Deripaska is the force for the ban in the Duma, Mamontov believes. “We have to rely on the fact that all the stakeholders should make an informed decision.” For the full press conference, watch this .
Industry reports suggest  that up to 45% of the volume of beer sold in Russia is packaged in bulk plastic bottles. Glass bottles and aluminum cans account for 25%; kegs of beers, another 5%. There are also estimates that about 24% of the Russian beer market is sold in PET bottles of 1.5 litres.
Sibur is not eager to join the public debate.
PET BOTTLES IN SIBUR’S CHAIN OF PRODUCTION
CLICK TO ENLARGE 
Source: http://www.sibur.ru/en/ 
Sibur’s latest annual report  discloses that its overall sales revenue jumped 5.2% to Rb380 billion ($6.2 billion); earnings, up 32% to Rb135.6 billion ($2.2 billion).
The company says that 17% of its total sales revenue for the year came from the plastics division. In 2015, PET sales were booming. Sales volume grew by 6.7% to 298,571 tonnes, but sales revenues jumped by 42.9% to Rb19.5 billion ($318 million). – page 39-40 .
SIBUR’S PET SALES FOR 2014, 2015
The PET container division was worth 11% of the sales result of the plastics division; but that is just 5.1% of the company’s aggregate sales. Still, its accelerated growth last year meant that PET bottling was worth slightly more to the plastics division than in the previous year, while in 2014  PET container sales revenue amounted to noticeably less, 3.8% of the company-wide sales figure. “Our effective average selling price largely reflected negative dynamics in the international market prices in US dollar terms, which was strongly compensated by Russian rouble depreciation. The increase in sales volumes on a 6.7% growth in production volumes was largely attributable to substantial sales of inventories that we accumulated during 2014 in line with the production expansion. The increase in production was a result of PET capacity expansion at our production site in Blagoveshchensk (increase in annual nameplate production capacity to 210,000 tonnes from 140,700 tonnes) and low base of 2014 due to lengthy shutdowns related to the capacity expansion. In 2015, domestic sales accounted for 98.9% of total PET revenue, while 1.1% was attributable to export sales.” – page 19.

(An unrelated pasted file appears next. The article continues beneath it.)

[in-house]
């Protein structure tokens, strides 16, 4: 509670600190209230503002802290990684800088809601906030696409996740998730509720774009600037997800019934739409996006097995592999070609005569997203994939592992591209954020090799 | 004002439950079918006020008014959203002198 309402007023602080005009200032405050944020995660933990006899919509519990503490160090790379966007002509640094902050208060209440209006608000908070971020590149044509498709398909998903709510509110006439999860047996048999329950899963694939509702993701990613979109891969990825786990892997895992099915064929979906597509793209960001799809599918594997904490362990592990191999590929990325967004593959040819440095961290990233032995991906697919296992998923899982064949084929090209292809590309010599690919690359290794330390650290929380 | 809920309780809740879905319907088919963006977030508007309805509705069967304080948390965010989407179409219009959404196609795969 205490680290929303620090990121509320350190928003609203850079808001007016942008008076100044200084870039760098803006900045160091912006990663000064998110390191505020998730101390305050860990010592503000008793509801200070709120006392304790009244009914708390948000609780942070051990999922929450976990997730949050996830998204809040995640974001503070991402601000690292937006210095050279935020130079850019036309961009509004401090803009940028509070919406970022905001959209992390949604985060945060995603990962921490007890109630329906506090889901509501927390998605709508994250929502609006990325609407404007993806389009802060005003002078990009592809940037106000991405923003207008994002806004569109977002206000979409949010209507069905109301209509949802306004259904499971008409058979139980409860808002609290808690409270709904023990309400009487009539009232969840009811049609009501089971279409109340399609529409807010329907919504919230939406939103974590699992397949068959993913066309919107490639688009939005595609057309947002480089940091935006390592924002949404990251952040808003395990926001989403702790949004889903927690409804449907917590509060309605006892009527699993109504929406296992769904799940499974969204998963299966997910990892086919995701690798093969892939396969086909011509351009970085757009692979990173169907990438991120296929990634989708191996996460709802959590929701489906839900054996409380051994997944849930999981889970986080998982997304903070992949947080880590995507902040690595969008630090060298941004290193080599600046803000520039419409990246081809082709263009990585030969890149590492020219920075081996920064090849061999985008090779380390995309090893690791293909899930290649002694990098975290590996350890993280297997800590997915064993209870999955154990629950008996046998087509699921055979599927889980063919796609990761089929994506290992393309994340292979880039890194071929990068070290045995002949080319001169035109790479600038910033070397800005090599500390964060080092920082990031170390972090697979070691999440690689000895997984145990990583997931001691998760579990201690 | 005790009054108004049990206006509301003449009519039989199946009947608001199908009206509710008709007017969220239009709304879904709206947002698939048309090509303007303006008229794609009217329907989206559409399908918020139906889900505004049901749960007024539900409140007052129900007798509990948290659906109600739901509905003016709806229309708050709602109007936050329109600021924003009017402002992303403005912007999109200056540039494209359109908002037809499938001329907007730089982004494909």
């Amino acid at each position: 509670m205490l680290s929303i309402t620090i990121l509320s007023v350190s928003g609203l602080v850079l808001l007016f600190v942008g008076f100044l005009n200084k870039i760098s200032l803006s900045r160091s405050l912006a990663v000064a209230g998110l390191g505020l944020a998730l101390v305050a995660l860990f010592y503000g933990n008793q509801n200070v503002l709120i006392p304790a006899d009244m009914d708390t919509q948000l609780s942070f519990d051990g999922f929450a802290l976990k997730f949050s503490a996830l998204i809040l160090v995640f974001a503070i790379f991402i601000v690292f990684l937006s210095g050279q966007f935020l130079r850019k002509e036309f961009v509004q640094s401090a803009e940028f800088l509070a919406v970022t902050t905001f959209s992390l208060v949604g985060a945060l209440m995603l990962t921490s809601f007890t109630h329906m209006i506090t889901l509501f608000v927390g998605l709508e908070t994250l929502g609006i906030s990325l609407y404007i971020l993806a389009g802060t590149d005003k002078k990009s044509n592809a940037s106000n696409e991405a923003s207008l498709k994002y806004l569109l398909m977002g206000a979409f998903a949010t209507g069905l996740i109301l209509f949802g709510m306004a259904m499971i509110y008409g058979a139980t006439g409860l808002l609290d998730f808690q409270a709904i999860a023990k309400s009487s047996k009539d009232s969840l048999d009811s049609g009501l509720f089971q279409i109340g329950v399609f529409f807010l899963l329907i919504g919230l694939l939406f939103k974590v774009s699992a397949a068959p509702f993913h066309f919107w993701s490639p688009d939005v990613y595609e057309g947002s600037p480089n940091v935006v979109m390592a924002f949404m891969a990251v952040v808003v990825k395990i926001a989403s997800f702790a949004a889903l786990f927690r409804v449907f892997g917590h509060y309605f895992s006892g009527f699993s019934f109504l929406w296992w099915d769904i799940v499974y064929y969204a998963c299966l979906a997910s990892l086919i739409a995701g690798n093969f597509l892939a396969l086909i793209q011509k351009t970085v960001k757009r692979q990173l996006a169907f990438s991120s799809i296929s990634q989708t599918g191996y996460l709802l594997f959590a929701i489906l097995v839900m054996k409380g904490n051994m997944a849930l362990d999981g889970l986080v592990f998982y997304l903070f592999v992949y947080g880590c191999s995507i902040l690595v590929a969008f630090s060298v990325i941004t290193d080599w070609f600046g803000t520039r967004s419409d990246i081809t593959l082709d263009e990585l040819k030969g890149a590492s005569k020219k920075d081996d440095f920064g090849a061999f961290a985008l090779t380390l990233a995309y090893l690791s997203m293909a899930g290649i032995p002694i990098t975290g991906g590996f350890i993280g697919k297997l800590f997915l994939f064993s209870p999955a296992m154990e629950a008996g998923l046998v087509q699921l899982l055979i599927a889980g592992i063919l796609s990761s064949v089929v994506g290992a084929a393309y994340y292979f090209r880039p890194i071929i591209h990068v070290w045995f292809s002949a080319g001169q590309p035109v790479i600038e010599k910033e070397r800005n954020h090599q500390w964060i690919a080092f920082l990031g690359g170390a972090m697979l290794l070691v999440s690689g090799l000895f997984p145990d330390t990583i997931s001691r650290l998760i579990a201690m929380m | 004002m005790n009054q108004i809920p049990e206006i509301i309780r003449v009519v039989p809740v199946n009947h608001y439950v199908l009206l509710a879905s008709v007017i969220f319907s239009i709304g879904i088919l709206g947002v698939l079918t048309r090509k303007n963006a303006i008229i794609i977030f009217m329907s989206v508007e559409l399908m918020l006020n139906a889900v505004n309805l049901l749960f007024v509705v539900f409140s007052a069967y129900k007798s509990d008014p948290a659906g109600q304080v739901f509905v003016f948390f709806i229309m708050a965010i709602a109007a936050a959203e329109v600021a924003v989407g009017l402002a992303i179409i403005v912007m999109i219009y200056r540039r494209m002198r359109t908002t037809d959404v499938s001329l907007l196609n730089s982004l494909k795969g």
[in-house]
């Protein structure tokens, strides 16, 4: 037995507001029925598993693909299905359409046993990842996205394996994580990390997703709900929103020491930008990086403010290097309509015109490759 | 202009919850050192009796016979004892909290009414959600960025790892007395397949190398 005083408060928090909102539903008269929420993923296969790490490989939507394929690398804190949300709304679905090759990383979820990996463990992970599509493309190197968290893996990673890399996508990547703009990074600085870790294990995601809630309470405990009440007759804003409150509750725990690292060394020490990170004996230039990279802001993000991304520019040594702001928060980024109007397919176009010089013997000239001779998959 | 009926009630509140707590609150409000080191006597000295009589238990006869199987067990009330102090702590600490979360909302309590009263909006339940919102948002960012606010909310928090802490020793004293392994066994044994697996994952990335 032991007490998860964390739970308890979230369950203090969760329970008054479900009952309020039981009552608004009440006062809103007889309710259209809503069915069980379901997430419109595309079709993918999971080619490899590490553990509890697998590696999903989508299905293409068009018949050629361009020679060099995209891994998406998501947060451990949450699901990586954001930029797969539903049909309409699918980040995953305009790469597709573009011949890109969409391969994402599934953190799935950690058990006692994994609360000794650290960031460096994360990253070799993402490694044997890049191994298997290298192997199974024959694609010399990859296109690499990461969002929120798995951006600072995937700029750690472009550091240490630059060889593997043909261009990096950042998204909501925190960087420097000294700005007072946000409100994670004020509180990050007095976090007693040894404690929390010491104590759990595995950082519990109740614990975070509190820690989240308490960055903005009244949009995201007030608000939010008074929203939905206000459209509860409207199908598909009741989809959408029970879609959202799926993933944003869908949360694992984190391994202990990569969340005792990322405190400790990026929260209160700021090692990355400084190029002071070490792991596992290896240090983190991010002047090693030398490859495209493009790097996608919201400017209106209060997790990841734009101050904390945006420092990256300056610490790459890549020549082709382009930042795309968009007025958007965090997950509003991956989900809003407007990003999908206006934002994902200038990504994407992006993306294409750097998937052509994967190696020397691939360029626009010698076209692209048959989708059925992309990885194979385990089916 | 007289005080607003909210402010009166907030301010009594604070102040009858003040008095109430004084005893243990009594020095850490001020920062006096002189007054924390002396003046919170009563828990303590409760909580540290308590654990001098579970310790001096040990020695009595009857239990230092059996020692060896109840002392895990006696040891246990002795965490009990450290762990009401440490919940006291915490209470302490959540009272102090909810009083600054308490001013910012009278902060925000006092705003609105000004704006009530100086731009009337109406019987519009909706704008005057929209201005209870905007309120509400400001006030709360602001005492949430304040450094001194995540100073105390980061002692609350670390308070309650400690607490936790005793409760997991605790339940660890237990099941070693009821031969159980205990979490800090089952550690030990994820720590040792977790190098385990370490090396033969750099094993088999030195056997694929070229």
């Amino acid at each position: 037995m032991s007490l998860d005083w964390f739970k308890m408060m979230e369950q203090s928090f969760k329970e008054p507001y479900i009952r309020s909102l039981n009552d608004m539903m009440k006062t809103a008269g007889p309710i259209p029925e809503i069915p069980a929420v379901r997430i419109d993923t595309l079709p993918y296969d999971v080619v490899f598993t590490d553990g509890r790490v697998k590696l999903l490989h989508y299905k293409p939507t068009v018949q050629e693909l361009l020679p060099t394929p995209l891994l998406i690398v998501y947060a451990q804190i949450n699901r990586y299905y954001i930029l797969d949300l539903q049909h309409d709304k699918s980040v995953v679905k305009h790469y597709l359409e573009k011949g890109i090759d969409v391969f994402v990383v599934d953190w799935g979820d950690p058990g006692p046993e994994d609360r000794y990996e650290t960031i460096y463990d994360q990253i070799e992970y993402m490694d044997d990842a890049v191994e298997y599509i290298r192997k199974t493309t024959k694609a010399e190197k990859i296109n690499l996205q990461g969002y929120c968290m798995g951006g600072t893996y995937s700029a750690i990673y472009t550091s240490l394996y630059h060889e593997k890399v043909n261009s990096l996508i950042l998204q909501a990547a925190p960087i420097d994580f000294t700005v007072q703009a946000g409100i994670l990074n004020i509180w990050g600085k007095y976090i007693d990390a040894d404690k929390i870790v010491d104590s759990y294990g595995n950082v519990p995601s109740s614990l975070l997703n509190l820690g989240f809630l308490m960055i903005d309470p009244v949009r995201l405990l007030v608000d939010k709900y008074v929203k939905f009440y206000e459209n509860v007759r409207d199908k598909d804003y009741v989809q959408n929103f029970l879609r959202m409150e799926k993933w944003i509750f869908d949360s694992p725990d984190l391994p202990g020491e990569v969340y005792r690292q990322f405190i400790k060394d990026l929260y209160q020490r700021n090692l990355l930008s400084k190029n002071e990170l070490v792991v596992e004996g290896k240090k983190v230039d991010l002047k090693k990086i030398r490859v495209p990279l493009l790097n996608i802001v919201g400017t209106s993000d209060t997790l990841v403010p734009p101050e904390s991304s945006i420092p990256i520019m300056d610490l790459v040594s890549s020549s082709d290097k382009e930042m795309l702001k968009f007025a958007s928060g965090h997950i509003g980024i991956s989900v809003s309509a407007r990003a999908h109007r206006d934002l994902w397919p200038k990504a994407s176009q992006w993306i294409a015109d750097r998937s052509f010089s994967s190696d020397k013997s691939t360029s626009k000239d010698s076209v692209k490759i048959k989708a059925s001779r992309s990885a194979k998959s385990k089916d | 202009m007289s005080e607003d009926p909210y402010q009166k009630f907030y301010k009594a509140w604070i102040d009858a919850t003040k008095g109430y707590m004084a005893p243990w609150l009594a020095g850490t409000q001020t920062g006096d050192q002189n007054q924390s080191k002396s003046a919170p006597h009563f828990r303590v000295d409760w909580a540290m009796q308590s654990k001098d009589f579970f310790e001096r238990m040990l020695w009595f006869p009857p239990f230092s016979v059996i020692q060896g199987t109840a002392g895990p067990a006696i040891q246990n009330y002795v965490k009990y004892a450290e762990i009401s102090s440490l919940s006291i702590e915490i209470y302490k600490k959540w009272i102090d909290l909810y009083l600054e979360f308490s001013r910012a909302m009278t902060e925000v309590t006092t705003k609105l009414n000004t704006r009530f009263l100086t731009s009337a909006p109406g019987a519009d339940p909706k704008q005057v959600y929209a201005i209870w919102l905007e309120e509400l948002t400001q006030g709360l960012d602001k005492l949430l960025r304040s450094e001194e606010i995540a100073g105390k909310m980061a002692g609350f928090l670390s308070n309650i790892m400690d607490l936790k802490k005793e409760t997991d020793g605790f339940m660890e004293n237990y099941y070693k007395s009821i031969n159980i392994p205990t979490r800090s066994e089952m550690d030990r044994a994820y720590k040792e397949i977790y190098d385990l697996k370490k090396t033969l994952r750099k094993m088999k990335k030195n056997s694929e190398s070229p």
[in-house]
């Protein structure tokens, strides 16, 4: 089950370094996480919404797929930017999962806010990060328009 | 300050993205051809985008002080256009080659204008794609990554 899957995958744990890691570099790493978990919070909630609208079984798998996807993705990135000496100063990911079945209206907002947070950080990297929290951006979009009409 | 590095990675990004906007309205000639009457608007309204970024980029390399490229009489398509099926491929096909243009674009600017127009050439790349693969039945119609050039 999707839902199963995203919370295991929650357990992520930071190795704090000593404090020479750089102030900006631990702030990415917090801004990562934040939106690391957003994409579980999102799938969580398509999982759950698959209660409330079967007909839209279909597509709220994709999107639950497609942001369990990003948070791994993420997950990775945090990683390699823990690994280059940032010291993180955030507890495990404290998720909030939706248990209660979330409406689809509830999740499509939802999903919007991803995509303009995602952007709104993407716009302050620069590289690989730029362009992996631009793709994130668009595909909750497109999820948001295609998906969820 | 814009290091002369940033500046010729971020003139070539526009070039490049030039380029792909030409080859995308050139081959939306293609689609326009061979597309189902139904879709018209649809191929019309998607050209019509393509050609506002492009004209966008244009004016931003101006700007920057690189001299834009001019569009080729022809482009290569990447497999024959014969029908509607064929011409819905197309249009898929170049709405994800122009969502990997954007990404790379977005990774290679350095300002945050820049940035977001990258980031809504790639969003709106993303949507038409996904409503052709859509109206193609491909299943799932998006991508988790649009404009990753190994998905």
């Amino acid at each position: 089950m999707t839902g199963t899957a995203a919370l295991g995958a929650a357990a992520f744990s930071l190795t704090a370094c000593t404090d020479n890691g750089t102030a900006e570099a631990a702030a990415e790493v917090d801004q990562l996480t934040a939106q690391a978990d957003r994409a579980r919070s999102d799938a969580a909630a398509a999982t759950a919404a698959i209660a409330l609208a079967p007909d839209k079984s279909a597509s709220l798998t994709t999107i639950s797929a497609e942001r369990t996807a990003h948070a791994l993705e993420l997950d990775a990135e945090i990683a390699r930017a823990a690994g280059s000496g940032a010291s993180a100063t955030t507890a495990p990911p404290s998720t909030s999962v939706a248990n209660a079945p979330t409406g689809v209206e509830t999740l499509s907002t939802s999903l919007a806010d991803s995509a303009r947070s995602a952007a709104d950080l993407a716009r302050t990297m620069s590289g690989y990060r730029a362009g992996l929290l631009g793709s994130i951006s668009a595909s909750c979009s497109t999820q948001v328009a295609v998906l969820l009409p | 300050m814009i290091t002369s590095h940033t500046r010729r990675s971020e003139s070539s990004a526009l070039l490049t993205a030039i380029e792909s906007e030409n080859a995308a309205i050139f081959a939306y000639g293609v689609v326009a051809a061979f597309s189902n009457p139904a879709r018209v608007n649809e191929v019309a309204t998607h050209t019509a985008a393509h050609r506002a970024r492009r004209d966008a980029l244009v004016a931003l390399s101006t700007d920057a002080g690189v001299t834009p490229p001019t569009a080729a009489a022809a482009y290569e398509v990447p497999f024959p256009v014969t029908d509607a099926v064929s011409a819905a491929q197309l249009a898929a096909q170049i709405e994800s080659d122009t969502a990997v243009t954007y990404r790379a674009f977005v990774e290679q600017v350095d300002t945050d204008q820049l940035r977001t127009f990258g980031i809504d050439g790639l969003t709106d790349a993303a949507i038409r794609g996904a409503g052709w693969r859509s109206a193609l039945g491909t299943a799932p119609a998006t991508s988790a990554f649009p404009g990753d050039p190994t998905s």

A statement  was issued by the company several weeks ago on the impact of the PET ban. “In the event of the introduction of the proposed draft law restrictions on the use of PET containers in the beer industry, our current sales will suffer only slightly due to the high demand from the soft-drinks manufacturers. However, the development potential of an important segment of the domestic petrochemical industry will be exhausted in the long term.”
Rusal’s releases, financial statements and reports conceal much more than Sibur does. Rusal’s last annual report  says the company produces “strip for composite panels, strip for soft food cans… DOZAKL purchases most of its raw materials (principally aluminium coil) from the Group’s foil mills and on market. DOZAKL’s main customers are industrial customers located within Russia and the CIS.” DOZAKL, says Rusal, buys the aluminium tape required for can production from Rusal Foil LLC, “at arm’s length prices tied to the price of aluminium on the LME.” DOZAKL is the acronym for the Dmitrov Can Tape Test Plant.
In 2014 the value of the aluminium tape or strip, which Rusal sold DOZAKL, was just $11.3 million, according to the Rusal annual report for the year. There is still no comparable report for 2015. DOZAKL is owned by Deripaska’s EN+ holding. Because it’s a downstream aluminium producer, Rusal doesn’t include its results in its reports. EN+ conceals the tonnage and value of DOZAKL’s production.